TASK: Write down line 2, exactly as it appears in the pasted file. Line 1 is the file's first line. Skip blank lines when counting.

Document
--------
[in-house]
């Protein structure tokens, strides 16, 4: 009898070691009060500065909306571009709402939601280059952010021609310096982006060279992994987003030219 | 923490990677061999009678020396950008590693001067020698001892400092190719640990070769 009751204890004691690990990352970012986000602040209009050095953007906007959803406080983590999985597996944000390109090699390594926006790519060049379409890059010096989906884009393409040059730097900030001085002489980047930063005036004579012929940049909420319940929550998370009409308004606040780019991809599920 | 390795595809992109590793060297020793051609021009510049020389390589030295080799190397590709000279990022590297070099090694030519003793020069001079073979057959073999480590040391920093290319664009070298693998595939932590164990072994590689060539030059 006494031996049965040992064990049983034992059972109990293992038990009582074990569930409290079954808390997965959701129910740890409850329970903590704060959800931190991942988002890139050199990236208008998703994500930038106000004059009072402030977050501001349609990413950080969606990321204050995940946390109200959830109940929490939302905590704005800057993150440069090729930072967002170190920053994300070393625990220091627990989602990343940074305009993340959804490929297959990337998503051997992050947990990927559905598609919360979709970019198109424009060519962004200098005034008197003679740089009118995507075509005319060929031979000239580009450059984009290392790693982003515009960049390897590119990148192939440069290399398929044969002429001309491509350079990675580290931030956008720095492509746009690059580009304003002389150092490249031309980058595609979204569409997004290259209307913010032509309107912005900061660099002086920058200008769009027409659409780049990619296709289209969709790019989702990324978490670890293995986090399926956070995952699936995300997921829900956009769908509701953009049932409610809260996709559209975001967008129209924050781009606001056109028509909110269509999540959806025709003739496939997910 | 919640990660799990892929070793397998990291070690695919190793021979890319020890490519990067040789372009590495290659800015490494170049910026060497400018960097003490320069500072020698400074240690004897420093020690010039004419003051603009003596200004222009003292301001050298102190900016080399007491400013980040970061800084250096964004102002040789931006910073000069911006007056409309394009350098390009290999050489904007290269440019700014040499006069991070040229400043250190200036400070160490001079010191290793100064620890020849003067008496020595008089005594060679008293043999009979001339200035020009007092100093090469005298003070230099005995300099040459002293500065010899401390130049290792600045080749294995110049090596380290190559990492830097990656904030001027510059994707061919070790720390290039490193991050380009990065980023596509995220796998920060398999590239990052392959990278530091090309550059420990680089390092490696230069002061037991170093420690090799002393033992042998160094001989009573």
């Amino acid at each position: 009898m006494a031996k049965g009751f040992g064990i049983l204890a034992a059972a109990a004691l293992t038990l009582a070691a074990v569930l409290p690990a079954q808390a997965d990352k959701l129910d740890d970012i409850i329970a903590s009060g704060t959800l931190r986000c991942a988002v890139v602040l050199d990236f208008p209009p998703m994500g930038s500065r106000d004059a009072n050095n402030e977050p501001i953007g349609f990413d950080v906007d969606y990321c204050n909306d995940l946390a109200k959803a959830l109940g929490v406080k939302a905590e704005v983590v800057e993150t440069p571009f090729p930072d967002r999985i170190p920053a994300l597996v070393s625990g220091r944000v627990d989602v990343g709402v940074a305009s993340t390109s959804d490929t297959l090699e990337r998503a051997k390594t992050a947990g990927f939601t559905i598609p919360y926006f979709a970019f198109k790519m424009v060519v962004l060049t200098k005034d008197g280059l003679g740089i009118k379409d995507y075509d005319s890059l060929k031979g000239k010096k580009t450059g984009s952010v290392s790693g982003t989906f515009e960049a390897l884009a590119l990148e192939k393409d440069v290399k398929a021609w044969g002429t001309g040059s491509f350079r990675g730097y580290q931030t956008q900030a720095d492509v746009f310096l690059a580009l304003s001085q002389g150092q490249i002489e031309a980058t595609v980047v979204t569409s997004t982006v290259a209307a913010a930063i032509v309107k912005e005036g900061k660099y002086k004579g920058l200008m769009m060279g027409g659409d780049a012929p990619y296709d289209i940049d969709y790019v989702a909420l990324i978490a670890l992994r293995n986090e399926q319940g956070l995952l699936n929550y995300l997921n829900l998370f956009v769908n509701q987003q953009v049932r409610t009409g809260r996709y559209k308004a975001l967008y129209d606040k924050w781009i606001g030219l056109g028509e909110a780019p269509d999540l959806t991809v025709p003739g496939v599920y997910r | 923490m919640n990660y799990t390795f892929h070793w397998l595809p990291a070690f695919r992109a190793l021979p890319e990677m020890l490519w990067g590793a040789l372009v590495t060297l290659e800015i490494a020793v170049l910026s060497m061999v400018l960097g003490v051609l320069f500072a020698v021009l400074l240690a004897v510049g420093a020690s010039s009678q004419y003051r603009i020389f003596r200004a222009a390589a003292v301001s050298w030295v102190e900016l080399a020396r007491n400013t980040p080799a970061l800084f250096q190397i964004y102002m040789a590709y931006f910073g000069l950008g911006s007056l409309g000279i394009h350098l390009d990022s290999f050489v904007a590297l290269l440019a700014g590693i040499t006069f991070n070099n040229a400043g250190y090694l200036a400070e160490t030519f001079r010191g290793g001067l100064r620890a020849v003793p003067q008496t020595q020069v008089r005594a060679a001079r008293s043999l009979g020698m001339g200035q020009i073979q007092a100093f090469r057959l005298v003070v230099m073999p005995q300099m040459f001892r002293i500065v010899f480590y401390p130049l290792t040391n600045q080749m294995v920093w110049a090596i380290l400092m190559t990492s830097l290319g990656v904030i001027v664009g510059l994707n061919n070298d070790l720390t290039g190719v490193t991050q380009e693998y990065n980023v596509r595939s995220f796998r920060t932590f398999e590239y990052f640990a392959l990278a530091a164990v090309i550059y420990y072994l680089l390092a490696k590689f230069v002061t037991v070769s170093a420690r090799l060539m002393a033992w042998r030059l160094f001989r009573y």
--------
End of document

């Protein structure tokens, strides 16, 4: 009898070691009060500065909306571009709402939601280059952010021609310096982006060279992994987003030219 | 923490990677061999009678020396950008590693001067020698001892400092190719640990070769 009751204890004691690990990352970012986000602040209009050095953007906007959803406080983590999985597996944000390109090699390594926006790519060049379409890059010096989906884009393409040059730097900030001085002489980047930063005036004579012929940049909420319940929550998370009409308004606040780019991809599920 | 390795595809992109590793060297020793051609021009510049020389390589030295080799190397590709000279990022590297070099090694030519003793020069001079073979057959073999480590040391920093290319664009070298693998595939932590164990072994590689060539030059 006494031996049965040992064990049983034992059972109990293992038990009582074990569930409290079954808390997965959701129910740890409850329970903590704060959800931190991942988002890139050199990236208008998703994500930038106000004059009072402030977050501001349609990413950080969606990321204050995940946390109200959830109940929490939302905590704005800057993150440069090729930072967002170190920053994300070393625990220091627990989602990343940074305009993340959804490929297959990337998503051997992050947990990927559905598609919360979709970019198109424009060519962004200098005034008197003679740089009118995507075509005319060929031979000239580009450059984009290392790693982003515009960049390897590119990148192939440069290399398929044969002429001309491509350079990675580290931030956008720095492509746009690059580009304003002389150092490249031309980058595609979204569409997004290259209307913010032509309107912005900061660099002086920058200008769009027409659409780049990619296709289209969709790019989702990324978490670890293995986090399926956070995952699936995300997921829900956009769908509701953009049932409610809260996709559209975001967008129209924050781009606001056109028509909110269509999540959806025709003739496939997910 | 919640990660799990892929070793397998990291070690695919190793021979890319020890490519990067040789372009590495290659800015490494170049910026060497400018960097003490320069500072020698400074240690004897420093020690010039004419003051603009003596200004222009003292301001050298102190900016080399007491400013980040970061800084250096964004102002040789931006910073000069911006007056409309394009350098390009290999050489904007290269440019700014040499006069991070040229400043250190200036400070160490001079010191290793100064620890020849003067008496020595008089005594060679008293043999009979001339200035020009007092100093090469005298003070230099005995300099040459002293500065010899401390130049290792600045080749294995110049090596380290190559990492830097990656904030001027510059994707061919070790720390290039490193991050380009990065980023596509995220796998920060398999590239990052392959990278530091090309550059420990680089390092490696230069002061037991170093420690090799002393033992042998160094001989009573």